OVERCOMING PROCRASTINATION: The art of keeping up with yesterday

by | Jul 11, 2018 | writing


Procrastination...is there anything more frustrating? Or more thrilling? That last minute adrenaline…the rush of that fast approaching deadline…the burst of creativity…and the promises to never do it again, but deep down knowing that you will.

Why do we do this, procrastinators? We know about these deadlines. They are on our calendar. They stare us in the face every time we open our planner (those of us that have them). They loom over us, weighing down everything until they get done. They do for me, at least.

I can’t truly have freedom and fun until the project/work is done. But still I tend to push it off. Though it trails me, taunts me.

Thus my behavior makes absolutely no sense.

Oh, yes, we procrastinators tell ourselves we think better in a crunch. We perform at our peak in those rushed moments. We have to tell ourselves that because otherwise, we really did just waste all that energy and stay up all hours of the night and into the wee hours of the morning for no reason.

What if you could conquer procrastination? Stop putting off those deadlines?

I have no simple fix. I’m not a snake oil saleswoman.

What I have to offer is routine, discipline, practice, and dedication – things we tried to avoid in the first place.

I went from being a perpetual procrastinator to being ahead of the deadline – yes, earlyevery time.

Before you click the close button on my tab, hear me out! It came out of a need. Once I entered the writing/publication world, I saw the need to be a bit more serious about these things. It would just be plain unprofessional, in my opinion, to miss a deadline. And I hated the idea of presenting myself unprofessionally.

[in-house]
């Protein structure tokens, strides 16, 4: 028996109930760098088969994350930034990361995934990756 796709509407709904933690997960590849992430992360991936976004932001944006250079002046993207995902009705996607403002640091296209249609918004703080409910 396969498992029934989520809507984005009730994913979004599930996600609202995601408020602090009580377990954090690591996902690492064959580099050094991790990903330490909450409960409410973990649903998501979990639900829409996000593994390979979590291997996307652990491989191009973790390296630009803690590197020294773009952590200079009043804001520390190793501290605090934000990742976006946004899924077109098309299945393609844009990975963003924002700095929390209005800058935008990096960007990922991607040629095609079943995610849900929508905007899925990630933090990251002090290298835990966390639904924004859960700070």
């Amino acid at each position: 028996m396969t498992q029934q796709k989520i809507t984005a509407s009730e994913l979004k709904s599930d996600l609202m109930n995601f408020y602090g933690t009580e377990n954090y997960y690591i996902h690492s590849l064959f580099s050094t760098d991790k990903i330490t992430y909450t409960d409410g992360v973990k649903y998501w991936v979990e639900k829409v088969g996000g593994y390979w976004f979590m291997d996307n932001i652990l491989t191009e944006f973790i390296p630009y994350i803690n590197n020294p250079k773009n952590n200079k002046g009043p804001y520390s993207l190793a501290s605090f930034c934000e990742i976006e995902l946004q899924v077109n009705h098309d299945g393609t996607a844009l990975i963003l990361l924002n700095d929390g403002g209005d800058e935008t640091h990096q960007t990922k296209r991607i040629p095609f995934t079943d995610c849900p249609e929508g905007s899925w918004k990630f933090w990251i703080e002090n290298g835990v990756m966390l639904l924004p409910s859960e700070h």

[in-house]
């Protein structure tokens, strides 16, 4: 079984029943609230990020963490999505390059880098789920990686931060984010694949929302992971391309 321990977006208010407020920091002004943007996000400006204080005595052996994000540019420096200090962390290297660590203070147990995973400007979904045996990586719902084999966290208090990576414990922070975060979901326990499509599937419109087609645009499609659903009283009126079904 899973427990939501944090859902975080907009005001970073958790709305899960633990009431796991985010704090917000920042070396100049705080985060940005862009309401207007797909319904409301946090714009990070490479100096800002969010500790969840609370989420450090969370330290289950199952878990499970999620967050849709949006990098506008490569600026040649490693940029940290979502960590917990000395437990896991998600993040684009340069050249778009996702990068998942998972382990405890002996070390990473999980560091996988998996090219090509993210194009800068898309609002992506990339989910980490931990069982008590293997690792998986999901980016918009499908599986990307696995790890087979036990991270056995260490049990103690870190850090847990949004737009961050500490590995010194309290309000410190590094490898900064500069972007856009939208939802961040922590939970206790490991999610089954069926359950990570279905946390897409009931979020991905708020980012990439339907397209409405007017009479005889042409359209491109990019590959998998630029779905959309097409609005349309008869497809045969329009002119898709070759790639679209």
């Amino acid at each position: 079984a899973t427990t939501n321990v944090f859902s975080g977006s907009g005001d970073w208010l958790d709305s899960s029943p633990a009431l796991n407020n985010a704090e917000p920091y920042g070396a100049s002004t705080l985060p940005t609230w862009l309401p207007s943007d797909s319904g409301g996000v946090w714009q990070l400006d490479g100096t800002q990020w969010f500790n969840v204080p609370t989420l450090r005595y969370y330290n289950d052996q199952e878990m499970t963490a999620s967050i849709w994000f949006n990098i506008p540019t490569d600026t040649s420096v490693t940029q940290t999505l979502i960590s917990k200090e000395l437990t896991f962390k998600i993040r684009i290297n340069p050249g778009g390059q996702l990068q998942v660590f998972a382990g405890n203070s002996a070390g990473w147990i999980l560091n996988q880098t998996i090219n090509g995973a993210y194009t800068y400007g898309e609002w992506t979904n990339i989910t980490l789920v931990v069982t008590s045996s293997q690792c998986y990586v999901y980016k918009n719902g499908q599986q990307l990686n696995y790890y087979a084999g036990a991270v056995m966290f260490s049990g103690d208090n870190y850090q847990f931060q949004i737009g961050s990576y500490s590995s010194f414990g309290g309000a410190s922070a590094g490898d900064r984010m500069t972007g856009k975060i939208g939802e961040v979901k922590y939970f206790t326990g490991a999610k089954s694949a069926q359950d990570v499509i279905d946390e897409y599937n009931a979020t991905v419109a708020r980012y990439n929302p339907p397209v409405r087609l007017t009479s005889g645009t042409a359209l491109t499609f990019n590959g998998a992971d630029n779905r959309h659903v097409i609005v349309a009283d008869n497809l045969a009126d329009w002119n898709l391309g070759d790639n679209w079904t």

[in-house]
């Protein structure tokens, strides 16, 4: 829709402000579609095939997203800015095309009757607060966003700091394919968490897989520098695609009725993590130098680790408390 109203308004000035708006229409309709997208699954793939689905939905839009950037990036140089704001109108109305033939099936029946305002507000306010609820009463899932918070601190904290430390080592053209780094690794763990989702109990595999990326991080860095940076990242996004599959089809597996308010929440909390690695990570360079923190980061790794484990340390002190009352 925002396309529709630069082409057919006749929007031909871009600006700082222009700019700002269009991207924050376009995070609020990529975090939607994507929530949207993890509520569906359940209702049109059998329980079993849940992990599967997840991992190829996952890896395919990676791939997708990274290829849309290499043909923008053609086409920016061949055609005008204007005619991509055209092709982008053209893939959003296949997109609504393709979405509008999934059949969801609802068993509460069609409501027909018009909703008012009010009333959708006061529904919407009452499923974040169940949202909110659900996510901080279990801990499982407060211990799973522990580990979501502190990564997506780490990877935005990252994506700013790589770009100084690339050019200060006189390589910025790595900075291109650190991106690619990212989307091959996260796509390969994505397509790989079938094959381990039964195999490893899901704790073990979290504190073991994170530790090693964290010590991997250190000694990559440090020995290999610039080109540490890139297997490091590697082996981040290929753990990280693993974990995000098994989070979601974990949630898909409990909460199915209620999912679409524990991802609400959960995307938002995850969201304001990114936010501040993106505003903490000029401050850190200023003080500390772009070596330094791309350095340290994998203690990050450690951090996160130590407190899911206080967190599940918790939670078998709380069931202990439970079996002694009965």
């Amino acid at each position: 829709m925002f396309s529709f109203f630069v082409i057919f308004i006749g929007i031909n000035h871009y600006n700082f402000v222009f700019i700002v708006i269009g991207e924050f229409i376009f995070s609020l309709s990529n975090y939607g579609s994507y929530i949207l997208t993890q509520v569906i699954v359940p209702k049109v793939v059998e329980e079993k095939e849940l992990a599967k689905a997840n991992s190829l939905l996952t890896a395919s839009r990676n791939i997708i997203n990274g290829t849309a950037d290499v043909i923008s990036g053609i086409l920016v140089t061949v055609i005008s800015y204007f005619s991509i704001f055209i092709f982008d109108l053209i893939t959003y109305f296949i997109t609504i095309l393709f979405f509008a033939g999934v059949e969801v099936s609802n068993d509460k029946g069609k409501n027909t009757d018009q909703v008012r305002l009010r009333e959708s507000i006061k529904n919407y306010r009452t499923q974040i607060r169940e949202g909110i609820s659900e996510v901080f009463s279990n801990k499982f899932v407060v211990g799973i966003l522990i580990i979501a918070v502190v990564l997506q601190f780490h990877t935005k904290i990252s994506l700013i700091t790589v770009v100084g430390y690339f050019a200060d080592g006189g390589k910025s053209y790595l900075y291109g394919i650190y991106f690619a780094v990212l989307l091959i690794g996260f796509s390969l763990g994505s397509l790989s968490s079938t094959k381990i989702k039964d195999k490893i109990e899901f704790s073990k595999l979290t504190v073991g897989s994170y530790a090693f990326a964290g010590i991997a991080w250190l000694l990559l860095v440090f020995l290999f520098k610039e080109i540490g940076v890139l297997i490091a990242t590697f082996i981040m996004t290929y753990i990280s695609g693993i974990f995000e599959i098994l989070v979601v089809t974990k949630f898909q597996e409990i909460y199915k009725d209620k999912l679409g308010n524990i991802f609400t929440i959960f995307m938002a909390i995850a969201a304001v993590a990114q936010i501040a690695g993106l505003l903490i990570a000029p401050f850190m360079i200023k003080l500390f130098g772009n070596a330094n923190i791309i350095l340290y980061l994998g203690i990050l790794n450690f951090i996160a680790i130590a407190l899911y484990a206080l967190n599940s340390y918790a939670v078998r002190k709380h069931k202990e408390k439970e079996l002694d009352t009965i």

So I set up some things to prevent the procrastinator in me from rearing its ugly head.

I set MY deadline…two days before the actual deadline. This way I do have padding in case something wonky, like an unexpected sickness comes up.

Then I break up the project and make mini-deadlines. This allows me to make sure I’m on target to make it to the major deadline. Some of you, like me, may have a full life. I don’t have the luxury of devoting hours to my work to catch up for procrastinating like I did in college. So, I have to stay on top of things. These chunks of work attached to mini-deadlines are life-saving. In the beginning, these milestones were attached to rewards. Now, I only reward myself for the big deadline, but you do as you need.

Lastly, when it was the scheduled time to sit down and do the work. I did it. Period. This is probably the hardest step. Because more days than not, I didn’t feel like it. That’s not easy for a writer. There are strategies I have learned to employ to start the creative juices flowing (like doing a writing prompt, editing the last scene written, etc) that are very helpful. And I have had to find a tool that would block out parts of the internet (namely social media) that would suck me in when I sit down to write, but allow me to access places for research purposes. There are a ton of great tools out there.

So, there it is…my plan. My path from procrastinator to early finisher. I sleep better, I enjoy my time more, and I get things done with less stress. I won’t lie, there are still times I struggle with the procrastinator in me, but it becomes easier to overcome that tendency. More and more as time goes by.

Do you have other strategies that have worked to overcome procrastination?


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Sara R. Turnquist